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Offshore Wind Gaining Speed

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Renewable energy developers are looking to Australia’s first offshore wind projects as the nation’s energy transition gathers pace.

While the Australian Energy Market Market Operator (AEMO) did not model the potential for offshore wine in its 2050 roadmap, released at the end of June, a developer group called the Clean Energy Investor Group (CEIF) says there is a “very significant pipeline already building around offshore wind”.

The group, which represents developers with interests in 49 Australian energy projects worth an estimated $9 billion, says that offshore wind has a strong social licence and is also a major employer, requiring a workforce similar to that of an offshore oil or gas platform.

The Victorian Government supports offshore wind, and has unveiled offshore wind targets with hopes to achieve 2GW of generation by 2030, 4 GW by 2035, 9 GW by 2040 and 13 GW by 2050.

“Huge appetite”

The CEIG’s chair and chief executive, Simon Corbell, welcomed the Government’s move, saying there is a “huge appetite” for offshore wind development in Australia and Government support could unlock investment “worth billions”.

“Major global and Australian investors have rapidly positioned to secure development sites in Victoria and other states,” Corbell said.

“Offshore wind development will also help the National Electricity Market achieve the step change scenario as outlined in the Australian Energy Market Operator (AEMO) Integrated System Plan released earlier this year. The step change scenario is needed to realise a faster decarbonisation of the electricity supply sector consistent with Australia’s Paris Climate Agreement obligations.”

Corbell said that offshore wind delivers electricity generation which is highly complementary with onshore wind and solar generation, and at that wind speeds are higher offshore than onshore and can provide a more consistent wind resource at times when onshore generation is unavailable.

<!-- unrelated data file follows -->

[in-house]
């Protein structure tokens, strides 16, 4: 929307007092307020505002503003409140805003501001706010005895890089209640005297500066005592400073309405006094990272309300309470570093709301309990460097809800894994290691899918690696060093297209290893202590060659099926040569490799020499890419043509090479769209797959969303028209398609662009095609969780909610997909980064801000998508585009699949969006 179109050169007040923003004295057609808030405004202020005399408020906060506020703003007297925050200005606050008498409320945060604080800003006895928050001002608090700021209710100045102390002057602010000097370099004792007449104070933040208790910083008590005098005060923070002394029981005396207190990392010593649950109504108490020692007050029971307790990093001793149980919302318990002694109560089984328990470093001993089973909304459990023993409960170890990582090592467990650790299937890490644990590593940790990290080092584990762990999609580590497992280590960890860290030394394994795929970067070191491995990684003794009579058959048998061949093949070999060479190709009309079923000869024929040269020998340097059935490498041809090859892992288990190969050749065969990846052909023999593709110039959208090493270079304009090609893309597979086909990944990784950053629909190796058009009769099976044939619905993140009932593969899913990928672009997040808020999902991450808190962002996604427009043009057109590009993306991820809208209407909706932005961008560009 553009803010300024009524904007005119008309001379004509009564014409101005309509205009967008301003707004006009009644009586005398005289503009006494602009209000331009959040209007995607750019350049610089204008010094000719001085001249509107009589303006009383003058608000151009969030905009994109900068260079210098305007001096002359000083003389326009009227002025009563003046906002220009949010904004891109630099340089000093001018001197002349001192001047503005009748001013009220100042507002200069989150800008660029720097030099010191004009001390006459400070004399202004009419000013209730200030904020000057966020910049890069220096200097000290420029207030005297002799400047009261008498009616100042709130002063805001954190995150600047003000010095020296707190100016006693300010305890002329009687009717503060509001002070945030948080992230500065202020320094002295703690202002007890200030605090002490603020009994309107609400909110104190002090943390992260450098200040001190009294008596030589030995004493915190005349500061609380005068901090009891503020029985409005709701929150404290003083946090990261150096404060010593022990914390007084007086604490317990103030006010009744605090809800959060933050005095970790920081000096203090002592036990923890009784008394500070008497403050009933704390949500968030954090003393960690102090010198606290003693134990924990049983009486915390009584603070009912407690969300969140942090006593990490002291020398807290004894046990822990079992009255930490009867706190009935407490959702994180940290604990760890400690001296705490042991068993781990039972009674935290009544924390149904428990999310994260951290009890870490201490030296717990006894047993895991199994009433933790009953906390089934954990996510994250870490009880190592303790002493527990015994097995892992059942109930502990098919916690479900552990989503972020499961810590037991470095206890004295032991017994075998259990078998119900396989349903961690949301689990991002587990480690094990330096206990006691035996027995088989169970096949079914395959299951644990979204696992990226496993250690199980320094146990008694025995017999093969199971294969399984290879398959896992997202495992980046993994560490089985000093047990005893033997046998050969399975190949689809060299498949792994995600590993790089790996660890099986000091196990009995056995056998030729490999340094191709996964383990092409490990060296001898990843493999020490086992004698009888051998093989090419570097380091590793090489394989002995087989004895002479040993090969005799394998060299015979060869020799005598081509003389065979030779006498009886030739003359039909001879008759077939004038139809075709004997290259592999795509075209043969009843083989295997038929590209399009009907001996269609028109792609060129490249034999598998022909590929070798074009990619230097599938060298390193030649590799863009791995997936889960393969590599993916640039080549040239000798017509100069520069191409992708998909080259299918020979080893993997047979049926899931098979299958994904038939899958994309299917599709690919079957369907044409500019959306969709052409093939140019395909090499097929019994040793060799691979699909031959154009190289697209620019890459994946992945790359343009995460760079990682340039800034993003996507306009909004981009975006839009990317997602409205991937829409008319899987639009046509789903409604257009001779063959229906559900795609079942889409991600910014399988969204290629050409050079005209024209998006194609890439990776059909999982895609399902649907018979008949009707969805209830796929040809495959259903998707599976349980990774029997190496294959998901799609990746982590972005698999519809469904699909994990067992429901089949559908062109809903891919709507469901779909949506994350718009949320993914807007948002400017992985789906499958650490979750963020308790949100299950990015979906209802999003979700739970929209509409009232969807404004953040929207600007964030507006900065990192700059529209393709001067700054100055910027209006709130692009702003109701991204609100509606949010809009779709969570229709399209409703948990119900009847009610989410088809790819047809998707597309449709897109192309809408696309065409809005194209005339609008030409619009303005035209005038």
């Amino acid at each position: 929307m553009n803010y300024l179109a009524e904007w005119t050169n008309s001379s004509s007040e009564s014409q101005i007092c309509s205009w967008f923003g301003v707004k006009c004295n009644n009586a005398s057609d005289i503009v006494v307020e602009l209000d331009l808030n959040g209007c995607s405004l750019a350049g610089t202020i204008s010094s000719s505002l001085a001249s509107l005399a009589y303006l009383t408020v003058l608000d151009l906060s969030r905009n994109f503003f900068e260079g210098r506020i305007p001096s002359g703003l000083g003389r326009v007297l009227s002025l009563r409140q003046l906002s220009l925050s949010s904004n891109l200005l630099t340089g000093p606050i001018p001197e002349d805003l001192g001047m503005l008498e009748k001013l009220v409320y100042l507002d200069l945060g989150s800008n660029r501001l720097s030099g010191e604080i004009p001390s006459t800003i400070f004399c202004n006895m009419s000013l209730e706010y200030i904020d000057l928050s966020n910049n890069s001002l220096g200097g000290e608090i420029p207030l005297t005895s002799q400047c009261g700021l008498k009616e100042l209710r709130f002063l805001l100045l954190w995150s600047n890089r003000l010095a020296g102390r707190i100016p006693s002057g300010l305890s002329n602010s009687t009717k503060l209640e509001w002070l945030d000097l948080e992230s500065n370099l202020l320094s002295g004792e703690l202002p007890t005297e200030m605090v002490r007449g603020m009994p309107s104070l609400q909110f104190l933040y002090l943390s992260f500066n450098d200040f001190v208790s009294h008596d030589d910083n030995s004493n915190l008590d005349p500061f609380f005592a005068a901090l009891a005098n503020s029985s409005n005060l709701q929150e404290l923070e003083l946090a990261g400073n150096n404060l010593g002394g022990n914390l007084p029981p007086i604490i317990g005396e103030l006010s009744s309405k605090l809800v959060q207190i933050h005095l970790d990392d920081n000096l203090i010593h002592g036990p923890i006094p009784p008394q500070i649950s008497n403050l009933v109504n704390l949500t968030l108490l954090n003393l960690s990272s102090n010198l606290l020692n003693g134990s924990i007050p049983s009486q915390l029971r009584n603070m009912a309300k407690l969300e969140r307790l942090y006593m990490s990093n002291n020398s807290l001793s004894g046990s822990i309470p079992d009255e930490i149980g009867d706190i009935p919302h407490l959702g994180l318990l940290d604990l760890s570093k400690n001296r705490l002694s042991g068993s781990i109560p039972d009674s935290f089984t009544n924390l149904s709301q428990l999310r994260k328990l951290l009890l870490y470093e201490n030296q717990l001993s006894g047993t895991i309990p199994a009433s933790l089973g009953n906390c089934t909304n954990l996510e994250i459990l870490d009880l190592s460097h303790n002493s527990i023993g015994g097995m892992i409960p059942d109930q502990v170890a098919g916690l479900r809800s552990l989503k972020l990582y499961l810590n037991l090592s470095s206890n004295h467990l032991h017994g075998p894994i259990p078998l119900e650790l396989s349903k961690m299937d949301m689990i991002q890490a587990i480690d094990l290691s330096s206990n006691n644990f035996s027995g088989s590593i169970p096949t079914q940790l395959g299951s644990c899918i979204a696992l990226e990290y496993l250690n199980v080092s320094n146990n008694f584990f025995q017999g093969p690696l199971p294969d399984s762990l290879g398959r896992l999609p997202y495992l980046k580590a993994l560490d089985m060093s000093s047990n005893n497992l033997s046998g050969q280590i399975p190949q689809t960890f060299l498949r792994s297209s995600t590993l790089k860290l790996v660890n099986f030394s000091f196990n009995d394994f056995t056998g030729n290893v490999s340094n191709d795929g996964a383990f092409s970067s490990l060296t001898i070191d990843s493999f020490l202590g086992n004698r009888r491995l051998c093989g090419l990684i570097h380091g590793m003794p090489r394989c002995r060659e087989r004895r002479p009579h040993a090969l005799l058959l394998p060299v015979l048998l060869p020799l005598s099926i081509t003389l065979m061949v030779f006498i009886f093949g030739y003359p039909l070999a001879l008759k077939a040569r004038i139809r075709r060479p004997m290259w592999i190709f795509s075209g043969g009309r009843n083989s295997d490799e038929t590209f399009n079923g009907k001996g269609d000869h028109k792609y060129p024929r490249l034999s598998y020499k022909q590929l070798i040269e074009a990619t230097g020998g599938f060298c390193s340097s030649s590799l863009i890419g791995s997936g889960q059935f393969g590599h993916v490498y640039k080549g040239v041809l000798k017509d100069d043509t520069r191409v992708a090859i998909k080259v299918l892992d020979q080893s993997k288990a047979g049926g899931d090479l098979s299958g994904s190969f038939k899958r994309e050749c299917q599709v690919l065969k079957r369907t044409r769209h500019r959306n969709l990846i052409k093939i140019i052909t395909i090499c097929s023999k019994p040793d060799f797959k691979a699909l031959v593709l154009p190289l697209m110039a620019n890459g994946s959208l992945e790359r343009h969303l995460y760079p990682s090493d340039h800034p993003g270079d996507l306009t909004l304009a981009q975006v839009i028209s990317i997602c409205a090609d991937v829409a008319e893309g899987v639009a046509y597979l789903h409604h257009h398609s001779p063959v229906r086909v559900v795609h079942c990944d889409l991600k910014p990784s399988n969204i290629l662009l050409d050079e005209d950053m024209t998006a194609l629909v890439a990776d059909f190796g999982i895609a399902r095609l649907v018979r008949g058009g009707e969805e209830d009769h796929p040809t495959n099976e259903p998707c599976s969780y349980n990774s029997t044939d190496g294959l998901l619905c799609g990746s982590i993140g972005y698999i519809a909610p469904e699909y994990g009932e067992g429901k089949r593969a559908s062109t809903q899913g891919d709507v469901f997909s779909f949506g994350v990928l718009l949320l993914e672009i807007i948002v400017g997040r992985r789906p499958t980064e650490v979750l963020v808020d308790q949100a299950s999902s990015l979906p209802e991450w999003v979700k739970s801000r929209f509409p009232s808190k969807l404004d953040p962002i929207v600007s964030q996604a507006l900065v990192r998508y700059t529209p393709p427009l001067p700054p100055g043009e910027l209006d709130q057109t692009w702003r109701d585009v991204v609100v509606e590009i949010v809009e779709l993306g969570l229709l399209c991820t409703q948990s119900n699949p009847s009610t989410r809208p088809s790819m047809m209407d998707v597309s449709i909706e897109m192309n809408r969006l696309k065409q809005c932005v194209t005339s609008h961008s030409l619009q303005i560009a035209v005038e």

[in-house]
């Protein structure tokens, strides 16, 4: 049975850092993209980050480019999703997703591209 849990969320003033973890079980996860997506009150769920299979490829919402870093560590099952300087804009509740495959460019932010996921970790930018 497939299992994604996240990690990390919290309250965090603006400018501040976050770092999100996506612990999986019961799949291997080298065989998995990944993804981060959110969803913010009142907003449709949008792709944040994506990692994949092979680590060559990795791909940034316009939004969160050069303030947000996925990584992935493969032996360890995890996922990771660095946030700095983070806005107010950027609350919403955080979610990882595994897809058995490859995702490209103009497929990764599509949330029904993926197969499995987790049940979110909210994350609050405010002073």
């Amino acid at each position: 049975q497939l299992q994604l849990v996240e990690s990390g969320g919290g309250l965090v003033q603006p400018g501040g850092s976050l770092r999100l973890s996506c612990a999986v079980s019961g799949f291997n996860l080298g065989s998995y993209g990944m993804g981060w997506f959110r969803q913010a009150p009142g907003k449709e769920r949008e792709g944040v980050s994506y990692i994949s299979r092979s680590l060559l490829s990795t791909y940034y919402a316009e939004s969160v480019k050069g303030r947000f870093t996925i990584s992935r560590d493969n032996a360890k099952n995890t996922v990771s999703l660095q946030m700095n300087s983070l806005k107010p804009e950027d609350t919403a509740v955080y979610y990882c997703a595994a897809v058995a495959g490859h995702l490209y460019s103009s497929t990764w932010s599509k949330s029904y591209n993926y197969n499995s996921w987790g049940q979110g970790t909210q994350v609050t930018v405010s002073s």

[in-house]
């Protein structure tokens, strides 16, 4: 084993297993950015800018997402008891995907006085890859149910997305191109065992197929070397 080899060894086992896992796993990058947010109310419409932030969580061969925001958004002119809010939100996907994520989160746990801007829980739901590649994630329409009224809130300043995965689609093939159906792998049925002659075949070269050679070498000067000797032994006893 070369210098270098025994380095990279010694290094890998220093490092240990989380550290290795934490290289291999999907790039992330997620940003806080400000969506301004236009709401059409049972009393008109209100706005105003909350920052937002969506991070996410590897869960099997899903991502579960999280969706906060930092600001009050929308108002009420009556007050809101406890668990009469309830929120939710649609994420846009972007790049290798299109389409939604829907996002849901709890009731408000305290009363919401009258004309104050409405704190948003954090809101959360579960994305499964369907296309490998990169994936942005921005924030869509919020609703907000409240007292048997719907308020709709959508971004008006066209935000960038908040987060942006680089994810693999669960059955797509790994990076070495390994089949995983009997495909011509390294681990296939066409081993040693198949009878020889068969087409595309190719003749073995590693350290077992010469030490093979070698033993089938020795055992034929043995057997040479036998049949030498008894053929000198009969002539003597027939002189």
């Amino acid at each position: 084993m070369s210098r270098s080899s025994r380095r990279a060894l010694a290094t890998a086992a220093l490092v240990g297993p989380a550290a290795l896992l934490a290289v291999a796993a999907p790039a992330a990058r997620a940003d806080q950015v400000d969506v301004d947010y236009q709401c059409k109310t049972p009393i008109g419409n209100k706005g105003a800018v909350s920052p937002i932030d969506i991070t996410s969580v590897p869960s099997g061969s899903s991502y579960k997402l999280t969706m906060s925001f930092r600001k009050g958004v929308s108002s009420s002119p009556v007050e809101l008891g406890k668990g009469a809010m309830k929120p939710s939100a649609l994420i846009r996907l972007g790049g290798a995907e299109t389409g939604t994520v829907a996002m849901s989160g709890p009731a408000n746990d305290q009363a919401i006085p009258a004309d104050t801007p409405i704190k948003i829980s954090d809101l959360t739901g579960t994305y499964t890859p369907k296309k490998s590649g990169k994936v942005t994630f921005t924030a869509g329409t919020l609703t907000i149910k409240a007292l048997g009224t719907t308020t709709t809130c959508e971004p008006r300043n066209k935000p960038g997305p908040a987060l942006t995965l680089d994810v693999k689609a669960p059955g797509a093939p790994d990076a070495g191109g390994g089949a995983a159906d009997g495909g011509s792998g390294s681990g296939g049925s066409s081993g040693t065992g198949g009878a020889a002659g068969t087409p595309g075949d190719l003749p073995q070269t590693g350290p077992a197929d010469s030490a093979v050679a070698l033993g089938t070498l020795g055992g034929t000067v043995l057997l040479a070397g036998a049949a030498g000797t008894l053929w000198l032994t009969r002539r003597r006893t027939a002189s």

New projects

The most advanced offshore wind project is the proposed $8 billion Star of the South project off the coast of Gippsland in Victoria, a development which still needs Commonwealth approval. The project is forecast to supply up to 20% of Victoria’s power.

Also in Victoria and crossing over into South Australia, BlueFloat Energy and Energy Estate have combined in plans for a 1.2GHW offshore wind project near the city of Portland.

Offshore wind also received a boost in July when Germany’s WPD Group announced a 50/50 joint venture with the UK’s Australis Energy for three offshore wind projects totaling 1.4GW off the cost of Victoria, South Australia and Western Australia. When completed, these projects are expected to generate enough power for 930,000 Australian homes.

Australis Energy has worked on the first two phases of the projects, and under the new joint venture WPD’s local subsidiary, Australia Holding, will complete environmental studies, impact assessments, planning, permitting and licensing.

There is currently 2.5GW of onshore wind projects under construction in Australia, most of which are expected to be commissioned this year.

There is an additional 82GW of wind power projects under planning, of which 38GW is offshore.

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